Before the ship of state drowns in all the trust and confidence being heaped by President BS Aquino on his non-performing and erring Cabinet members and agency chiefs, the country, for its own survival, should conduct a trust accounting on Aquino and his Administration, on Congress and on the Supreme Court.
This is imperative because nothing less than the moral authority of the government has been compromised by the lengthy catalogue of failures and shortcomings in governing that this second Aquino Administration has wantonly inflicted on the nation.
Except for the lonesome figure of the NFA chief, no member of the Administration is willing to resign as a sacrifice to save the tottering government. No scandal and no public shaming can persuade the top and favored members of the government to take the honorable way out by resigning their office.
Instead they hide behind ploys and platitudes to cling to office, that (1) “they serve at the pleasure of the president”; (2) the president rejected their resignation (Abad); (3) “the President only has to text him for him to resign” (Abaya). They all shamelessly hang on to high office.
Trust in Aquino now in deficit
A trust accounting – examining how the people really look on how the Aquino Administration is serving or not serving their interest – and conducted by honest and serious public opinion polling, will show how much the people really approve or disapprove of what the president and his Administration are doing, and of what in turn Congress and the Supreme Court are doing.
This used to be a cakewalk for the Administration because SWS and Pulse Asia, like most of mainstream media, were conscripted by the government for the “permanent campaign” that the Palace embarked on when BS Aquino acceded to the presidency. The pollsters dutifully came up with surveys that purported to show Aquino as enjoying stratospheric approval ratings.
But now, after four years at the helm, and with the failures and shortcomings of the administration in bold relief, the approval ratings have reversed.
The trend now is clear: there is a growing trust deficit shadowing the presidency. When Aquino asked citizens to wear his yellow ribbon to manifest their support for him, nobody bothered to wear it. When the president was told about it, it is said that he threw a tantrum.
Because of the way they have been dominated and abused by Aquino, the Senate and the House occupy the two lowest ranks in every rating of the institutions and agencies of government.
Only Supreme Court up in public esteem
Only the Supreme Court appears to have a high approval rating these days. And this is chiefly because the Sereno court has asserted its power of judicial review, declaring some acts of Congress as unconstitutional, and certain acts of the President, like the DAP, as illegal and unconstitutional.
By its steadfastness, the high court has been the saving grace of our democracy today. As the President has ventured into the dark world of autocracy, as Congress has merely watched in greedy approval, the Supreme Court has been the tribune of the people.
In his book, Trust: The Social Virtue and the Creation of Prosperity, political scientist and best-selling author Francis Fukuyama provides his thematic follow-up to his The End of History and the Last Man.
In Trust, he writes of the emerging global economic order, about the social principles of economic life, and what nations need to know to win the new struggle for world dominance.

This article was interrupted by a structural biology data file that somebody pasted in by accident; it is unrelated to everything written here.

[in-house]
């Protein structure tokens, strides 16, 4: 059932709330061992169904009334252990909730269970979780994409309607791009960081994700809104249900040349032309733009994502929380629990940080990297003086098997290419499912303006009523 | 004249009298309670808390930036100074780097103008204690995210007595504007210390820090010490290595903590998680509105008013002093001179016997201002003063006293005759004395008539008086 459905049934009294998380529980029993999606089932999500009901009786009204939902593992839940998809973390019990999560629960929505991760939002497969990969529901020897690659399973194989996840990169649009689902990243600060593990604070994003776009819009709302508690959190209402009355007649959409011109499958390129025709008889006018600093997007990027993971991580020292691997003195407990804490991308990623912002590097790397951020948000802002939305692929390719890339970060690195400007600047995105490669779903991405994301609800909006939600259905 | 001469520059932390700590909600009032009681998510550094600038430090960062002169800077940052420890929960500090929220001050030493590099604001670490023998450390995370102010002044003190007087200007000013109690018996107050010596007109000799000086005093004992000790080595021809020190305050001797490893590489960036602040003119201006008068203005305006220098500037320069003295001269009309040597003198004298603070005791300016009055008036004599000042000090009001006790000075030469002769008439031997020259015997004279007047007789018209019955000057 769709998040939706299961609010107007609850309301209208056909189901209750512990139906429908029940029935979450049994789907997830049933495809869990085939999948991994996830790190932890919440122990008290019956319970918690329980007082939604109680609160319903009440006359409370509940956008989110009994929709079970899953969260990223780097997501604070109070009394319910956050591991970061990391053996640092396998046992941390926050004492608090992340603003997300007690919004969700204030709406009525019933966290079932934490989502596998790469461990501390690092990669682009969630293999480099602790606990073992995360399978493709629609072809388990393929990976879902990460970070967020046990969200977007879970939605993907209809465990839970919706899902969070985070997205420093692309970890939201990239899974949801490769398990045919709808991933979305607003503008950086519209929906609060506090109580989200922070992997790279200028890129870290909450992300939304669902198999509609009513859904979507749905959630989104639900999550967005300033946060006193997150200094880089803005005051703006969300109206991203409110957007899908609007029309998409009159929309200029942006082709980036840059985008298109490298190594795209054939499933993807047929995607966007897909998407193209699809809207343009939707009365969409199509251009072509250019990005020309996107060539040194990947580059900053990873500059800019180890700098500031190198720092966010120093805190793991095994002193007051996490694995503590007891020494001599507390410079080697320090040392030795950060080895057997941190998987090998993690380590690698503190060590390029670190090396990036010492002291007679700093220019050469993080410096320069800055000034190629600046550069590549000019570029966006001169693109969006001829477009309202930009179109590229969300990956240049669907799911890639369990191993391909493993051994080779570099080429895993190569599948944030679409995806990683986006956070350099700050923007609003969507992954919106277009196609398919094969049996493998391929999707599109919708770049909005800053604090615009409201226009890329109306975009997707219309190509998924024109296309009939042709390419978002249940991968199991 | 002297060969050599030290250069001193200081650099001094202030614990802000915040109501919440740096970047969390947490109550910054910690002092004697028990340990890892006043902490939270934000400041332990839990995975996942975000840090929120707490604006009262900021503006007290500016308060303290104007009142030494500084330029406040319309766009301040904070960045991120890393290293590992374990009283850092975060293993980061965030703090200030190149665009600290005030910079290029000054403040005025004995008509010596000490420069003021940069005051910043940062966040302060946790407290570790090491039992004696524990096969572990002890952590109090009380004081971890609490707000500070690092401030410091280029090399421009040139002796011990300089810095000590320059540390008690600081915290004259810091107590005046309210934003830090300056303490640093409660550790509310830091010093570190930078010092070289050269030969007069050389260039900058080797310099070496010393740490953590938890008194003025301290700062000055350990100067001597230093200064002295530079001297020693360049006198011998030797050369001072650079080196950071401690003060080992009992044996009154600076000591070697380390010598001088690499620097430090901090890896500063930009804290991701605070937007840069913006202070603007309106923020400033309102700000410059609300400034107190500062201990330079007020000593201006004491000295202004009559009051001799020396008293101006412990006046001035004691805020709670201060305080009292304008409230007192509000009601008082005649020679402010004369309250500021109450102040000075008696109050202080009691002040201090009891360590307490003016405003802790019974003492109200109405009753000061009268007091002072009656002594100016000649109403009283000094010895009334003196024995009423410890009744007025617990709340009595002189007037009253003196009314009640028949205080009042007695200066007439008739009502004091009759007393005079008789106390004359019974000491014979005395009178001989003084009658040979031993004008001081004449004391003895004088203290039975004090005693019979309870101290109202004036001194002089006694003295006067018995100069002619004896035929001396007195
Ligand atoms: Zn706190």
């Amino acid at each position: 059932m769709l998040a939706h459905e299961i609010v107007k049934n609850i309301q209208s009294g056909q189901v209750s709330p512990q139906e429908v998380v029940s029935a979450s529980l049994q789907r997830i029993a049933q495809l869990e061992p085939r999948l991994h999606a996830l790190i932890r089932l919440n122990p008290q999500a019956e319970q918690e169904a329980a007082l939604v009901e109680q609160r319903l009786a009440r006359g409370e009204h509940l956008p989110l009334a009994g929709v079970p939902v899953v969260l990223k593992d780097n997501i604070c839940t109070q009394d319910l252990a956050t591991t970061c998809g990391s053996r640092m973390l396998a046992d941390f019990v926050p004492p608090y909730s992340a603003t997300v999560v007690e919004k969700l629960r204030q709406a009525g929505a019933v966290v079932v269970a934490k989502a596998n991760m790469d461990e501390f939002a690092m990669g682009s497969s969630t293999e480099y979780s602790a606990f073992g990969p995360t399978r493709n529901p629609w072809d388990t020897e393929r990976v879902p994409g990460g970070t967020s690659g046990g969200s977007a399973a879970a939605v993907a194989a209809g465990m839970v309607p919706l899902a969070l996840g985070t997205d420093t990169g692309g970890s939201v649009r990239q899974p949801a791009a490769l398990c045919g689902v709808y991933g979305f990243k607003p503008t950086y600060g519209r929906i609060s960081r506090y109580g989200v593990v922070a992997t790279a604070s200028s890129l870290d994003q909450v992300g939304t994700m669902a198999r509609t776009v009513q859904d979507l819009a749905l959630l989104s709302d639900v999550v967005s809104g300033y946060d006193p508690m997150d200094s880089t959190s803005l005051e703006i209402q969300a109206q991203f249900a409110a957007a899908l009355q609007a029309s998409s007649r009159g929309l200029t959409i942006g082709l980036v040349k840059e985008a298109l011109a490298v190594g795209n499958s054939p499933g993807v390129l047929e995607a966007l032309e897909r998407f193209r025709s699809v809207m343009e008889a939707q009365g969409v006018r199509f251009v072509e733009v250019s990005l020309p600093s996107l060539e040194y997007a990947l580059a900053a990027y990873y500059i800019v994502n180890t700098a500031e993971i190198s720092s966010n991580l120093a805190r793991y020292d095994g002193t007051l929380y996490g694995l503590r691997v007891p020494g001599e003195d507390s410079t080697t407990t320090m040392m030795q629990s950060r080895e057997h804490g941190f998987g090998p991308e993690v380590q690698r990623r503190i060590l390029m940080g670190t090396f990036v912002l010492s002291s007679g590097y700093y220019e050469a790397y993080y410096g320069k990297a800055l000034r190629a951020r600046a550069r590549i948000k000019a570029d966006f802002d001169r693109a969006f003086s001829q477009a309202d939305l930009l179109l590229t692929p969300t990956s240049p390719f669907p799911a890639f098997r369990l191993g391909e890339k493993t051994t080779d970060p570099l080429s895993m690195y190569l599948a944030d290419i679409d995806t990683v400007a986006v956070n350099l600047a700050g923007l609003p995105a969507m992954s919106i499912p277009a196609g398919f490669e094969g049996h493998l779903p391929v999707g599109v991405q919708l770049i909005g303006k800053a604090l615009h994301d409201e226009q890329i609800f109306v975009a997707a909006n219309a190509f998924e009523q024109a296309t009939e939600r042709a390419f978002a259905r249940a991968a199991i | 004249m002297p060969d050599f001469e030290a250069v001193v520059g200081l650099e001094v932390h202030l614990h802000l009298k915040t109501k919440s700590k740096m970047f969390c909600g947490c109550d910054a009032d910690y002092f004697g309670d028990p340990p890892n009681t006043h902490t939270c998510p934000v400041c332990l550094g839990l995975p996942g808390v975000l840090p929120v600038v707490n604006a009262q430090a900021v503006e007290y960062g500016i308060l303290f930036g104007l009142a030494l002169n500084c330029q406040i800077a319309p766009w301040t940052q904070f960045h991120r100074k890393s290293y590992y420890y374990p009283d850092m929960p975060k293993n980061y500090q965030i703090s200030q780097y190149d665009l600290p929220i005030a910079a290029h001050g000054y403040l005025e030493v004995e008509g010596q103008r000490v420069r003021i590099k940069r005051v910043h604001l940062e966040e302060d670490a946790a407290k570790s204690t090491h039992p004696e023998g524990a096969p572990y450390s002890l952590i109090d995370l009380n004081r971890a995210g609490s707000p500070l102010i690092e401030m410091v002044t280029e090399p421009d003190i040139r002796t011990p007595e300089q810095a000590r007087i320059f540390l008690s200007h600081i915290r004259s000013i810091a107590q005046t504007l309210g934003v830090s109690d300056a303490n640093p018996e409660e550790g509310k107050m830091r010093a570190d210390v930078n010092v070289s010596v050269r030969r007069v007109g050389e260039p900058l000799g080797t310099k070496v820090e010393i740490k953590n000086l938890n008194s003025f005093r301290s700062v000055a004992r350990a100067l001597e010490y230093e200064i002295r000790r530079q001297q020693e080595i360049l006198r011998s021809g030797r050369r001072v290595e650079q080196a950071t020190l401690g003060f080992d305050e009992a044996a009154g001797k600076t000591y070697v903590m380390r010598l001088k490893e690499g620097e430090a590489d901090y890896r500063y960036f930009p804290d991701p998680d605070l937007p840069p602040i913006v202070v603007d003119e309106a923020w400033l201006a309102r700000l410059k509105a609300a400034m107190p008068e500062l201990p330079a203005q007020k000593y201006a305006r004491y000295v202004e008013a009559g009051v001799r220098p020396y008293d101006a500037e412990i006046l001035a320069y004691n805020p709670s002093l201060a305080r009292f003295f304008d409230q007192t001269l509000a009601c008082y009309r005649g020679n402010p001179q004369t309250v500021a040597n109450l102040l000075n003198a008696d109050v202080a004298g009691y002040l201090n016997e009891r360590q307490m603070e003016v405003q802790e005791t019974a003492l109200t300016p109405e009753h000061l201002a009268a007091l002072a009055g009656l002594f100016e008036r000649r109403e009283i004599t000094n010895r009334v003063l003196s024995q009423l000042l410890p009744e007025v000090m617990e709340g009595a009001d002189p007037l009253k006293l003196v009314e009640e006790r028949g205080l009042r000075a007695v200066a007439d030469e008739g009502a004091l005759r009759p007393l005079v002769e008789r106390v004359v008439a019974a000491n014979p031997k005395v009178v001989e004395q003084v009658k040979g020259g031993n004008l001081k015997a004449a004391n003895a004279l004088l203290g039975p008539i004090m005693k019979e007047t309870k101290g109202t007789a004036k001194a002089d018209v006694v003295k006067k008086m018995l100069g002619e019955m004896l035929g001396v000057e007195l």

Fukuyama contends that this is an era when social capital may be as important as physical capital. Only those societies with a high degree of social trust will be able to create the flexible, large-scale business organizations that are needed to compete in the new global economy.
It is in this light – of building social capital – that we Filipinos must be roused to outrage by the disrepute that our public officials have brought to public office and public institutions.
Building mistrust and cynicism
While the public was weighing the varied and loud calls for the resignation and forced leave of Philippine National Police (PNP) Director-General Alan Purisima and Department of Transportation and telecommunications DOTC) Secretary Joseph Emilio Abaya, Presidential Communications Secretary Sonny Coloma issued one of his patented statements, which makes no bones about speaking as though he were the great PNoy himself.
Of Abaya, he said: “to my knowledge, the President’s trust and confidence in him is intact.”
Intact? Even though Abaya, together with other DOTC officials, is facing investigation and complaints for the mismanagement of the Metro Rail Transit (MRT) System and the anomalous contract for its maintenance.
Of Purisima, Coloma said that the president has vouched for the character of Purisima, even as he awaits the PNP chief’s explanations of the corruption, unexplained wealth allegations hurled against him.
Vouched for? Even though Purisima has amassed many properties and built a mansion at Camp Crame from bribes and illegal donations.
Throwing Abad under the bus
The only redeeming aspect of Coloma’s weekend statement was the fact that he omitted a defense of Budget Secretary Butch Abad, who is hands-down the most reviled member of the Administration, next only to the President himself.
Instead of issuing another blanket defense of Abad and the DAP, Coloma put him aside.
This led some to conclude that perhaps Aquino has decided to throw Abad under the bus.
If Aquino has indeed decided to throw Abad under the bus, he may yet turn the remaining months of his presidency into a positive leave taking. He could arrest the precipitous decline of the Aquino brand.
And when the time comes for the nation to elect a new leader in May 2016, Aquino may yet become a player instead of just an onlooker.